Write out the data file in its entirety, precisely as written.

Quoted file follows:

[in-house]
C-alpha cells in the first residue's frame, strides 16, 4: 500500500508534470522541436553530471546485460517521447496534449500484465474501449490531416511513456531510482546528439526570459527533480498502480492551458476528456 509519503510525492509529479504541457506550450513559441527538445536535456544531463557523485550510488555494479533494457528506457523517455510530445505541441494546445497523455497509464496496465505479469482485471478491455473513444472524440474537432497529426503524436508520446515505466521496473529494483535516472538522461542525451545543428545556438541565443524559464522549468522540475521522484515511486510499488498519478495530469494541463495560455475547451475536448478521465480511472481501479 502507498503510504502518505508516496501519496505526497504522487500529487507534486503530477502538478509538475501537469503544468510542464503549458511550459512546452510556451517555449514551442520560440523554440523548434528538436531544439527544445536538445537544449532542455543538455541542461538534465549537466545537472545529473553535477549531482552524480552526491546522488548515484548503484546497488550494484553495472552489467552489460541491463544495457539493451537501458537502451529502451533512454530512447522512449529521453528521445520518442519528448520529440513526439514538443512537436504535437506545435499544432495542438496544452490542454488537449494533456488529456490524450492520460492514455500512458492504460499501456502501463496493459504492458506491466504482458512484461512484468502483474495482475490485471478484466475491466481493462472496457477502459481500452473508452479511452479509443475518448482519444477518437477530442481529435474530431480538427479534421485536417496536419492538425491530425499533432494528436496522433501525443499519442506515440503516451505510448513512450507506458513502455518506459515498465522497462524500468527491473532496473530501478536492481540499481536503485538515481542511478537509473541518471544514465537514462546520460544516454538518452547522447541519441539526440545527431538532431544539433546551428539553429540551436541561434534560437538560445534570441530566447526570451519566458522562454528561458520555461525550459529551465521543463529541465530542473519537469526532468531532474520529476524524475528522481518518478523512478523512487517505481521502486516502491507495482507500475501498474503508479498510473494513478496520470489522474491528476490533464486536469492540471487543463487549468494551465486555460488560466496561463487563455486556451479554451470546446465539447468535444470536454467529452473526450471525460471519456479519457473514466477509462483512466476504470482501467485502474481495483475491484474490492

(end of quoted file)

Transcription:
[in-house]
C-alpha cells in the first residue's frame, strides 16, 4: 500500500508534470522541436553530471546485460517521447496534449500484465474501449490531416511513456531510482546528439526570459527533480498502480492551458476528456 509519503510525492509529479504541457506550450513559441527538445536535456544531463557523485550510488555494479533494457528506457523517455510530445505541441494546445497523455497509464496496465505479469482485471478491455473513444472524440474537432497529426503524436508520446515505466521496473529494483535516472538522461542525451545543428545556438541565443524559464522549468522540475521522484515511486510499488498519478495530469494541463495560455475547451475536448478521465480511472481501479 502507498503510504502518505508516496501519496505526497504522487500529487507534486503530477502538478509538475501537469503544468510542464503549458511550459512546452510556451517555449514551442520560440523554440523548434528538436531544439527544445536538445537544449532542455543538455541542461538534465549537466545537472545529473553535477549531482552524480552526491546522488548515484548503484546497488550494484553495472552489467552489460541491463544495457539493451537501458537502451529502451533512454530512447522512449529521453528521445520518442519528448520529440513526439514538443512537436504535437506545435499544432495542438496544452490542454488537449494533456488529456490524450492520460492514455500512458492504460499501456502501463496493459504492458506491466504482458512484461512484468502483474495482475490485471478484466475491466481493462472496457477502459481500452473508452479511452479509443475518448482519444477518437477530442481529435474530431480538427479534421485536417496536419492538425491530425499533432494528436496522433501525443499519442506515440503516451505510448513512450507506458513502455518506459515498465522497462524500468527491473532496473530501478536492481540499481536503485538515481542511478537509473541518471544514465537514462546520460544516454538518452547522447541519441539526440545527431538532431544539433546551428539553429540551436541561434534560437538560445534570441530566447526570451519566458522562454528561458520555461525550459529551465521543463529541465530542473519537469526532468531532474520529476524524475528522481518518478523512478523512487517505481521502486516502491507495482507500475501498474503508479498510473494513478496520470489522474491528476490533464486536469492540471487543463487549468494551465486555460488560466496561463487563455486556451479554451470546446465539447468535444470536454467529452473526450471525460471519456479519457473514466477509462483512466476504470482501467485502474481495483475491484474490492